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Message to FAA: Time to Let U.S. Lead on Drones

Gary Shapiro, Consumer Technology Association (CTA)™
Late last month, the Federal Aviation Administration (FAA) announced camera-equipped drones will be allowed on movie sets.

Late last month, the Federal Aviation Administration (FAA) announced camera-equipped drones will be allowed on movie sets. Although the FAA’s decision is limited, it nevertheless stands as an important milestone for what one day will be a thriving commercial industry that will create thousands of jobs and hundreds of millions of dollars in economic activity.

Drones and other unmanned aircraft promise to revolutionize a wide array of consumer and commercial activities, creating new businesses and jobs. We already see these devices being used to assist in a variety of innovative applications, from aerial coverage for sports and real estate to assistance in search and rescue and disaster relief missions to providing novel new camera angles to capture professional and personal video footage. In other words, drones are an economic game-changer – one that will transform the way human beings do business.

Indeed, our own market research forecasts the global market for consumer drones will approach $300 million by 2018 on factory-to-dealer sales of just under a million units. This marks a strong increase over CEA’s forecast for 2014 of $84 million in global revenues on sales of 250,000 units.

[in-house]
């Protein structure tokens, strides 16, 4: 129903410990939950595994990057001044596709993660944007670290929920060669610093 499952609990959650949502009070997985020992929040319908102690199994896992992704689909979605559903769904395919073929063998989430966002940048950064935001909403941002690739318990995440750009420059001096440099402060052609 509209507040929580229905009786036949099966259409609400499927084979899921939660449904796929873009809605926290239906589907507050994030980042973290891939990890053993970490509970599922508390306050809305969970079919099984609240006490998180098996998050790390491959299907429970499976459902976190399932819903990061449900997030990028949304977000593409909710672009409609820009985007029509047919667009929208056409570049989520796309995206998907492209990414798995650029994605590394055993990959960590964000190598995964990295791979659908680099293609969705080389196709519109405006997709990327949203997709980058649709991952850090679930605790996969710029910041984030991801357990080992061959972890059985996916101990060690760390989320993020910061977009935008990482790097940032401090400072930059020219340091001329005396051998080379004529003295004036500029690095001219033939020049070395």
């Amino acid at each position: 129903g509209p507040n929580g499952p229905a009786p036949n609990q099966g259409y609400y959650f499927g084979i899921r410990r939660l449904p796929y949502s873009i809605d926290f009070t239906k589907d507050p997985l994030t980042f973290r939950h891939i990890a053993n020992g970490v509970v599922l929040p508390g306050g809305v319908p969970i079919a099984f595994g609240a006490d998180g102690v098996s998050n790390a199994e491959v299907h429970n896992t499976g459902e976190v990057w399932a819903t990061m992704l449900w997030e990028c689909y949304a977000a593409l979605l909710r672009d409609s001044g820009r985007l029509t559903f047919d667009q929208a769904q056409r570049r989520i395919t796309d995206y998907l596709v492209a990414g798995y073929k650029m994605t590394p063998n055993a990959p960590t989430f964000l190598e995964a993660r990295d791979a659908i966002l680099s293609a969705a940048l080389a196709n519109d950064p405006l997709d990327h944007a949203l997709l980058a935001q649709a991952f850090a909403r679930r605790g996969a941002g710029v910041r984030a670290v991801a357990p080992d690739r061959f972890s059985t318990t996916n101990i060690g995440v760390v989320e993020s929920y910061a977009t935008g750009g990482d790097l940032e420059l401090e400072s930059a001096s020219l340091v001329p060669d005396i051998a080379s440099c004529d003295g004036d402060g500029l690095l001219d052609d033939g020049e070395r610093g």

Until its recent decision, the FAA has pursued an especially cautious approach to drones. On one hand, this is understandable. The FAA’s primary concern is keeping the skies safe for human travel and drones greatly complicate that task, particularly because U.S. air traffic is the busiest in the world. Moreover, incidents of individual misuse of drones, which have led to fines and other legal action, gives the impression that drones represent a kind of Wild West of the skies. Not that these concerns are entirely unfounded, but they shouldn’t be allowed to keep legitimate companies whose intentions for drone activity are entirely safe remain on the sidelines.

In the 2012 FAA reauthorization legislation, Congress mandated the FAA to come up with a plan for “safe integration” of drones by September 30, 2015. Meeting this deadline should be one of the FAA’s top priorities in the coming months. The United States simply can’t afford any further delays in building an appropriate regulatory framework for this nascent category.

This is not to say that drone innovation or research isn’t forging ahead. The 2015 International CES® will feature a new marketplace highlighting the burgeoning technology in drones, unmanned aircraft and other unmanned systems controlled by onboard computers or remotely from the ground. Indeed, U.S. companies are poised to lead this new revolutionary industry; the FAA can help by providing timely, innovation-friendly regulatory guidance.